Sunday, May 6, 2018

Louis John Rhead

Louis John Rhead (1857 – 1926) was born in England but he emigrated to America at the age of 24 and spent most of his career there. (Jane, 1897)

His family had worked for generations in the Staffordshire pottery works, where his father was a gilder and painter and then an instructor of gilders and painters.

Rhead studied at the National Art Training School in London, where he showed such talent that at the age of 13 his father sent him to Paris to apprentice with with Gustave-Rodolphe-Clarence Boulanger. He came to America in 1883 to become the art director for the publishing firm of D. Appleton in New York City. He then married an American woman and became a US citizen.

Rhead first achieved artistic success designing posters. You may have noticed that there is a lot of famous poster art from the late 1800s, mainly in the style we call Art Nouveau – Alphonse Mucha, Eugène Grasset, and so on. Rhead was part of this movement. I imagine the enthusiasm for posters had something to do with technological advances in affordable color printing, which caused advertisers to pour in a lot of money and made it more fun and exciting for artists to do the work.

In 1897 Rhead staged an exhibit in Paris of his posters which got a lot of positive press, which tells you how big the art form was at the time.

Of course your poster exhibition had to have a poster, and this is the one Rhead did for his own exhibition.

After around 1900 Rhead shifted his focus and began to illustrate books. Which made him part of another big artistic movement, the "Golden Age" of book illustration. This is from Gulliver's Travels.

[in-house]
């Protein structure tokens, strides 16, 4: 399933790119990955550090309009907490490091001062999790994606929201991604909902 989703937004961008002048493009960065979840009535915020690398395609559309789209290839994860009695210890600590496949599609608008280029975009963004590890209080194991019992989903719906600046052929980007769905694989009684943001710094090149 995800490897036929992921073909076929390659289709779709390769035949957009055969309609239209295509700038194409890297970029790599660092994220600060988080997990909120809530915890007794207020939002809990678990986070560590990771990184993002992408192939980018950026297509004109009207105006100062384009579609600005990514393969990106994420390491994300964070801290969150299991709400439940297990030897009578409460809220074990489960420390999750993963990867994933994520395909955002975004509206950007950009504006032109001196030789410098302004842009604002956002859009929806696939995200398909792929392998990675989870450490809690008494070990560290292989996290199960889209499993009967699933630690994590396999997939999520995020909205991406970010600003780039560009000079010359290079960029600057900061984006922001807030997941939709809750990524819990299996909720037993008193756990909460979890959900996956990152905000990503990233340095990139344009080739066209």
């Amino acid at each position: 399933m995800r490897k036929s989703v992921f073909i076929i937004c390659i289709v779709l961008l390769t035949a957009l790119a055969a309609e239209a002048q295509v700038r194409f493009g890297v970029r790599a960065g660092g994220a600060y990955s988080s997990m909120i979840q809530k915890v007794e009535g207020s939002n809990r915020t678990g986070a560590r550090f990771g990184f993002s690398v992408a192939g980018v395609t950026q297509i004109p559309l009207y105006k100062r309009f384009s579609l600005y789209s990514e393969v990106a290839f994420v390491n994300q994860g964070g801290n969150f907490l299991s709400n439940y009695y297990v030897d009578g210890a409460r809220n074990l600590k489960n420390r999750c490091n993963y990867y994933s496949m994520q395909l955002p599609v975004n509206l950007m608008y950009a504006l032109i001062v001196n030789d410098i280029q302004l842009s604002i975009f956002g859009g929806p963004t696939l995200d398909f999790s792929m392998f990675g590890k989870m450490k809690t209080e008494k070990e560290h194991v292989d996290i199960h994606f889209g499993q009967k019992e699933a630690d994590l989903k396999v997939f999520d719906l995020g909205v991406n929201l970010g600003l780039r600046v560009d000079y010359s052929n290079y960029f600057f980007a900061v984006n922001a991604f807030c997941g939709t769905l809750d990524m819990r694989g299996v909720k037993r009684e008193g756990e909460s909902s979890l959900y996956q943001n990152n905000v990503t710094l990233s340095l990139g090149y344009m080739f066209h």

The Tempest.

But the greatest love of Rhead's mature life was fly-fishing. This made him part of yet another big movement, this time a social one, when all the elite men went up to Scotland or the Adirondacks to tie flies, wade in freezing rivers, and talk about the beauty of nature and how The Compleat Angler was the greatest book ever written. That's Rhead's book plate above. He wrote several books on fly-fishing, including the thriller American Trout-Stream Insects (1916).

Naturally he illustrated his own books. Rhead's obituary in the Times read:
LOUIS RHEAD, ARTIST AND ANGLER, DEAD. Exhausted Recently by Long Struggle In Capturing a thirty-pound Turtle.

About two weeks ago Mr. Rhead set out to catch a turtle weighing thirty pounds which had been devastating trout ponds on his place, Seven Oaks. After the turtle was hooked, it put up a fight for more than half an hour. Although Mr. Rhead was successful in the end, he became exhausted. A short time later he suffered from his first attack of heart disease. Yesterday’s was his second.

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